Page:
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Can reason be humanized and remain reasonable?

 
 
coberst
 
Reply Sun 29 Mar, 2009 02:05 pm
Can reason be humanized and remain reasonable?

The pre-Socratic, which became the traditional view of rationality, was that thinking was essentially contemplative action; thinking was regarded as an unmediated interfacing between the thinker and the object of thought. This tradition also drew a distinct line between theoretical and practical thinking.

Aristotle considered practical thinking was human action whereas theory was a communion with the divine. Man was considered to be essentially a theoretical being guided by a search for truth. Only when practical concerns were bracketed could this communion take place.

“It is worth noting that for Plato, Aristotle, Descartes, and even Spinoza, desires and passions were not original properties of the human soul but the ‘disturbances’ it suffered as a result of its union with the body and which it could and should constantly endeavor to transcend.”

The first attack on this traditional view was via Hobbes, refined by Locke and the French Enlightenment. They argued that man was essentially a practical creature constantly in search for happiness. As Voltaire said “the passions are the wheels which make all these machines go”.

The second line of attack came from Hegel and Kant. Kant said that it was the perceiver that placed order upon the universe and that the knower could not know the thing-in-itself, i.e. reality is out there but we can not know it in any absolute fashion. Reality for us is the reality we create in response to our inner cognitive process driven by the sensations from the world out there.

Hegel argued that human thought was “culturally and historically conditioned and could not transcend the categories and assumptions of its time.”

“Marx married liberal psychology to Hegel’s historicism…Human thought was determined by interest…not in individual but in socio-historical terms…Each individual thought, he believed, in terms of the categories characteristic of his class…Such limited and distorted thought Marx called ideology.”

Ideology is the BIG problem of our times and the BIG question is ‘can the historically naïve traditional theory of the rational model be revised without destroying rationality completely?’ In other words can rationality be recovered from its heavenly haunts and be placed securely and solely within the human world without losing the positive aspect of reason.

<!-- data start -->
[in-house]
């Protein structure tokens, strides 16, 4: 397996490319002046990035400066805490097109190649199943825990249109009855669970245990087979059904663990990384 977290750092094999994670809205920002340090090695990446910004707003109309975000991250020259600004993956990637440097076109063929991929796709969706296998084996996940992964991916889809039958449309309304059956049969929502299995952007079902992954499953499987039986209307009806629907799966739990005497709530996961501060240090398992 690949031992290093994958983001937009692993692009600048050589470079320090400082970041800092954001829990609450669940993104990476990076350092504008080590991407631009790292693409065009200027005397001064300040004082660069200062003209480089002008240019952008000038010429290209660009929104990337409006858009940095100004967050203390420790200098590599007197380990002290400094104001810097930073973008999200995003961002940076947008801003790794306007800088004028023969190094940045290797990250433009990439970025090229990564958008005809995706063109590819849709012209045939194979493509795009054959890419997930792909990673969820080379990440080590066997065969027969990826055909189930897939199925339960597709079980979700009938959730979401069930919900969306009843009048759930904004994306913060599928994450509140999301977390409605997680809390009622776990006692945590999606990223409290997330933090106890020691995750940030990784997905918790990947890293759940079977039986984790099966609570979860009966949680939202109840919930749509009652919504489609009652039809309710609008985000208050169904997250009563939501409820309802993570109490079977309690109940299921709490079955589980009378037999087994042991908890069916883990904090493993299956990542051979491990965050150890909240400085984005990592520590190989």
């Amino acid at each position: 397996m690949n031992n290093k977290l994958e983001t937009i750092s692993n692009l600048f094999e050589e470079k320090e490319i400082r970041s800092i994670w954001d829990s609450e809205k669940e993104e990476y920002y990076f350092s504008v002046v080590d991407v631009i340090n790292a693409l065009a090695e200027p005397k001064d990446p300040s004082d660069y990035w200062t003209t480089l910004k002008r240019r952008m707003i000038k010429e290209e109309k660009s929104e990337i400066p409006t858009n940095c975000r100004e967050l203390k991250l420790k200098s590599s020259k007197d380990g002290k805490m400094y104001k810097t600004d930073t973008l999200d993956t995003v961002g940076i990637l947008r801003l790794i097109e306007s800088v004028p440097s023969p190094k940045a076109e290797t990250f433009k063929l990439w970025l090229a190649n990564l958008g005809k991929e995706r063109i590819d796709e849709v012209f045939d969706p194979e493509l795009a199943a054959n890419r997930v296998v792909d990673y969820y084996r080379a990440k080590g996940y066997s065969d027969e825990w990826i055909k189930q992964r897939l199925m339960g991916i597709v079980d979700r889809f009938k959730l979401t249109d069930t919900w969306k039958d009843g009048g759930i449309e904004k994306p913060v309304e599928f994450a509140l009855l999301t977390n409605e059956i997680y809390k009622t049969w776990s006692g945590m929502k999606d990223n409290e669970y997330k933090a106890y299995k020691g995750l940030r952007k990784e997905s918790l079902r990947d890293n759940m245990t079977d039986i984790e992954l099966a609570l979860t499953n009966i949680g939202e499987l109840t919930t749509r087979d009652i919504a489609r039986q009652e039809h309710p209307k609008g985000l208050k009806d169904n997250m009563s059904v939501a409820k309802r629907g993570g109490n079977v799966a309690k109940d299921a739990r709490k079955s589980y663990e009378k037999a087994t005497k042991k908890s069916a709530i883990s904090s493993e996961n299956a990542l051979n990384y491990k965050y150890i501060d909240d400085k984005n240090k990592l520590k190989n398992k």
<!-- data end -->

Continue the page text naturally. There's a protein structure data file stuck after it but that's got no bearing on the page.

Many humans express this common sense view of belonging to a supernatural world through their religious belief; however, even those who are not religious are often captives of the mind/body dichotomy that is so prevalent in Western philosophy.

I think that to deal effectively with this paradox we must become sophisticated enough to comprehend its source and to modify it at that point or not at all.

Cognitive science has introduced a new way of viewing the world and our self by declaring a new paradigm which is called the embodied mind. The primary focus is upon the fact that there is no mind/body duality but that there is indeed an integrated mind and body. The mind and body are as integrated as is the heart and the cardiovascular system. Mind and body form a gestalt (a structure so integrated as to constitute a functional unit with properties not derivable by summation of its parts).

The human thought process is dominated by the characteristic of our integrated body. The sensorimotor neural network is an integral part of mind. The neural network that makes movement and perception possible is the same network that processes our thinking.

Quotes from Knowledge and Belief in Politics: The Problem of Ideology edited by Robert Benewick, R. N. Berki, and Bhikhu Parekh
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JLNobody
 
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Reply Mon 4 May, 2009 04:52 pm
@coberst,
Nice overview, Coberst. It is MY intuition that all thinking, rational or not, is inherently human (or humanized in the trivial sense of the word). It cannot be otherwise. As I see it, rationalism--the notion that "rational" thought mirrors the rational structure of reality--is profoundly naive, and almost a matter of biological ideologism.
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kiuku
 
  1  
Reply Sun 22 Jun, 2014 05:56 pm
@coberst,
you think you're a network? hmm, well I guess so. I mean that's just the interesting part I read, I wouldn't argue it though.

No I don't think it can be humanized and remain reasonable. Do you think you're a network though? You have a network or you are a network?
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